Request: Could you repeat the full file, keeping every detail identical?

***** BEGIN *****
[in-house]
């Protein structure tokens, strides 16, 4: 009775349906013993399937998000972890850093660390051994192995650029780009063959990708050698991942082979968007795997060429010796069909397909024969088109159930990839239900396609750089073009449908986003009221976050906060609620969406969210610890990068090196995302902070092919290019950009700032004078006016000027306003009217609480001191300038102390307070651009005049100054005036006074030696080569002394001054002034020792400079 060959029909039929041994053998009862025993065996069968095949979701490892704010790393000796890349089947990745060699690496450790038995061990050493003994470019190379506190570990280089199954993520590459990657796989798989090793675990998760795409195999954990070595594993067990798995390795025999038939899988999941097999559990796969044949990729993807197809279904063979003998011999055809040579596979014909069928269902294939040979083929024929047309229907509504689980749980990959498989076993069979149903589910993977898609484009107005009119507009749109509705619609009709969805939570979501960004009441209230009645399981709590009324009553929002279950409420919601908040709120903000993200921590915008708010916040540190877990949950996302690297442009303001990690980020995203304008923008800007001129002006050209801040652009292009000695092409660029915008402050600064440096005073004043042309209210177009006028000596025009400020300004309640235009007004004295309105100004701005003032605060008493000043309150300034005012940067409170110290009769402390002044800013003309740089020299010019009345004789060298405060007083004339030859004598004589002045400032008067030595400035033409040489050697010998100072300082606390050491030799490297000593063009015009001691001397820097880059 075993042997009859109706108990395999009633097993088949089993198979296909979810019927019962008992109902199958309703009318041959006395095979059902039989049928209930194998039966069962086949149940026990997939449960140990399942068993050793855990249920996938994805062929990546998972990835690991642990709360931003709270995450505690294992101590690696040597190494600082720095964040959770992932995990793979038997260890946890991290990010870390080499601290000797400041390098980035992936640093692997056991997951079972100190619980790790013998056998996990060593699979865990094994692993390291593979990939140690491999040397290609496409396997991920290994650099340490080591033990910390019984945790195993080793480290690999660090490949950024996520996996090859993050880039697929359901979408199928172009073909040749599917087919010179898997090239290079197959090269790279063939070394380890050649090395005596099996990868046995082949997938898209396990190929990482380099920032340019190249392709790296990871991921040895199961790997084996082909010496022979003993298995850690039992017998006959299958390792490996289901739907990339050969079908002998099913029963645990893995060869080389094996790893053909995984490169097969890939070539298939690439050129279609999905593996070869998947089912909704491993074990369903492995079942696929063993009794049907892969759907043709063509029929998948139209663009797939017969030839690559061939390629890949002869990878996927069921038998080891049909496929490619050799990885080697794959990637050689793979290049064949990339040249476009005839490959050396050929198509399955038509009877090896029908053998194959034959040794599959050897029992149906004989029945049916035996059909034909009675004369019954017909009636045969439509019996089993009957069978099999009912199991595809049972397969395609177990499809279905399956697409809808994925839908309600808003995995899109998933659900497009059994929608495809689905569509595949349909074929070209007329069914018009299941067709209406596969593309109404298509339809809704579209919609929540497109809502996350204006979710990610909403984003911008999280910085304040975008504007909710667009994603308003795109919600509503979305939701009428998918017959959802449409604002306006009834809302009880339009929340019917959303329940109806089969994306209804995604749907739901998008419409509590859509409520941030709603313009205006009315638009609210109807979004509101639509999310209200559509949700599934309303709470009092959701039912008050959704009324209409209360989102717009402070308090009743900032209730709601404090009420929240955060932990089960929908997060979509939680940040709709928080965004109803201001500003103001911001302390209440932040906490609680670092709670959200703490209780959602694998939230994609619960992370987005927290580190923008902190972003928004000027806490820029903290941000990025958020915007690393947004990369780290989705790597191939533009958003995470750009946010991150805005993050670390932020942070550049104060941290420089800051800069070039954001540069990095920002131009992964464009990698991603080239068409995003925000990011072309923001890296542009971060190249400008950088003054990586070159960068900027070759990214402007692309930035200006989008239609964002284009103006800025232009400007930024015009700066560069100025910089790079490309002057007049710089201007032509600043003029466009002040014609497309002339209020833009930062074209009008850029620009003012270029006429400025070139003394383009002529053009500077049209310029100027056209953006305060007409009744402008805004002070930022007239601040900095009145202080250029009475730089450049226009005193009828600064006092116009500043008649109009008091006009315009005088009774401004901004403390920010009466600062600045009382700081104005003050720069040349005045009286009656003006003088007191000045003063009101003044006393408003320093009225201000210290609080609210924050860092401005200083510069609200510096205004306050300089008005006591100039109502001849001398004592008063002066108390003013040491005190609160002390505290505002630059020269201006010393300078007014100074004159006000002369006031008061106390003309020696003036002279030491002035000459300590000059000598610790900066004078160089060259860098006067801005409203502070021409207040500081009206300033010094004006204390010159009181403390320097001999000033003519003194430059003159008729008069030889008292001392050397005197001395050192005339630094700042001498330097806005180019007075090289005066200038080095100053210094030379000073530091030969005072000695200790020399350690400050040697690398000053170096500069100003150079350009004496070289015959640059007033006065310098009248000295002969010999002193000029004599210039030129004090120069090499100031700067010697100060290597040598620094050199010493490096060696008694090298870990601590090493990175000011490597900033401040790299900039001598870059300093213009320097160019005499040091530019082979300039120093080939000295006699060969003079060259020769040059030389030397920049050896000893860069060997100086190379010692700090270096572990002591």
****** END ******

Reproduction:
[in-house]
């Protein structure tokens, strides 16, 4: 009775349906013993399937998000972890850093660390051994192995650029780009063959990708050698991942082979968007795997060429010796069909397909024969088109159930990839239900396609750089073009449908986003009221976050906060609620969406969210610890990068090196995302902070092919290019950009700032004078006016000027306003009217609480001191300038102390307070651009005049100054005036006074030696080569002394001054002034020792400079 060959029909039929041994053998009862025993065996069968095949979701490892704010790393000796890349089947990745060699690496450790038995061990050493003994470019190379506190570990280089199954993520590459990657796989798989090793675990998760795409195999954990070595594993067990798995390795025999038939899988999941097999559990796969044949990729993807197809279904063979003998011999055809040579596979014909069928269902294939040979083929024929047309229907509504689980749980990959498989076993069979149903589910993977898609484009107005009119507009749109509705619609009709969805939570979501960004009441209230009645399981709590009324009553929002279950409420919601908040709120903000993200921590915008708010916040540190877990949950996302690297442009303001990690980020995203304008923008800007001129002006050209801040652009292009000695092409660029915008402050600064440096005073004043042309209210177009006028000596025009400020300004309640235009007004004295309105100004701005003032605060008493000043309150300034005012940067409170110290009769402390002044800013003309740089020299010019009345004789060298405060007083004339030859004598004589002045400032008067030595400035033409040489050697010998100072300082606390050491030799490297000593063009015009001691001397820097880059 075993042997009859109706108990395999009633097993088949089993198979296909979810019927019962008992109902199958309703009318041959006395095979059902039989049928209930194998039966069962086949149940026990997939449960140990399942068993050793855990249920996938994805062929990546998972990835690991642990709360931003709270995450505690294992101590690696040597190494600082720095964040959770992932995990793979038997260890946890991290990010870390080499601290000797400041390098980035992936640093692997056991997951079972100190619980790790013998056998996990060593699979865990094994692993390291593979990939140690491999040397290609496409396997991920290994650099340490080591033990910390019984945790195993080793480290690999660090490949950024996520996996090859993050880039697929359901979408199928172009073909040749599917087919010179898997090239290079197959090269790279063939070394380890050649090395005596099996990868046995082949997938898209396990190929990482380099920032340019190249392709790296990871991921040895199961790997084996082909010496022979003993298995850690039992017998006959299958390792490996289901739907990339050969079908002998099913029963645990893995060869080389094996790893053909995984490169097969890939070539298939690439050129279609999905593996070869998947089912909704491993074990369903492995079942696929063993009794049907892969759907043709063509029929998948139209663009797939017969030839690559061939390629890949002869990878996927069921038998080891049909496929490619050799990885080697794959990637050689793979290049064949990339040249476009005839490959050396050929198509399955038509009877090896029908053998194959034959040794599959050897029992149906004989029945049916035996059909034909009675004369019954017909009636045969439509019996089993009957069978099999009912199991595809049972397969395609177990499809279905399956697409809808994925839908309600808003995995899109998933659900497009059994929608495809689905569509595949349909074929070209007329069914018009299941067709209406596969593309109404298509339809809704579209919609929540497109809502996350204006979710990610909403984003911008999280910085304040975008504007909710667009994603308003795109919600509503979305939701009428998918017959959802449409604002306006009834809302009880339009929340019917959303329940109806089969994306209804995604749907739901998008419409509590859509409520941030709603313009205006009315638009609210109807979004509101639509999310209200559509949700599934309303709470009092959701039912008050959704009324209409209360989102717009402070308090009743900032209730709601404090009420929240955060932990089960929908997060979509939680940040709709928080965004109803201001500003103001911001302390209440932040906490609680670092709670959200703490209780959602694998939230994609619960992370987005927290580190923008902190972003928004000027806490820029903290941000990025958020915007690393947004990369780290989705790597191939533009958003995470750009946010991150805005993050670390932020942070550049104060941290420089800051800069070039954001540069990095920002131009992964464009990698991603080239068409995003925000990011072309923001890296542009971060190249400008950088003054990586070159960068900027070759990214402007692309930035200006989008239609964002284009103006800025232009400007930024015009700066560069100025910089790079490309002057007049710089201007032509600043003029466009002040014609497309002339209020833009930062074209009008850029620009003012270029006429400025070139003394383009002529053009500077049209310029100027056209953006305060007409009744402008805004002070930022007239601040900095009145202080250029009475730089450049226009005193009828600064006092116009500043008649109009008091006009315009005088009774401004901004403390920010009466600062600045009382700081104005003050720069040349005045009286009656003006003088007191000045003063009101003044006393408003320093009225201000210290609080609210924050860092401005200083510069609200510096205004306050300089008005006591100039109502001849001398004592008063002066108390003013040491005190609160002390505290505002630059020269201006010393300078007014100074004159006000002369006031008061106390003309020696003036002279030491002035000459300590000059000598610790900066004078160089060259860098006067801005409203502070021409207040500081009206300033010094004006204390010159009181403390320097001999000033003519003194430059003159008729008069030889008292001392050397005197001395050192005339630094700042001498330097806005180019007075090289005066200038080095100053210094030379000073530091030969005072000695200790020399350690400050040697690398000053170096500069100003150079350009004496070289015959640059007033006065310098009248000295002969010999002193000029004599210039030129004090120069090499100031700067010697100060290597040598620094050199010493490096060696008694090298870990601590090493990175000011490597900033401040790299900039001598870059300093213009320097160019005499040091530019082979300039120093080939000295006699060969003079060259020769040059030389030397920049050896000893860069060997100086190379010692700090270096572990002591």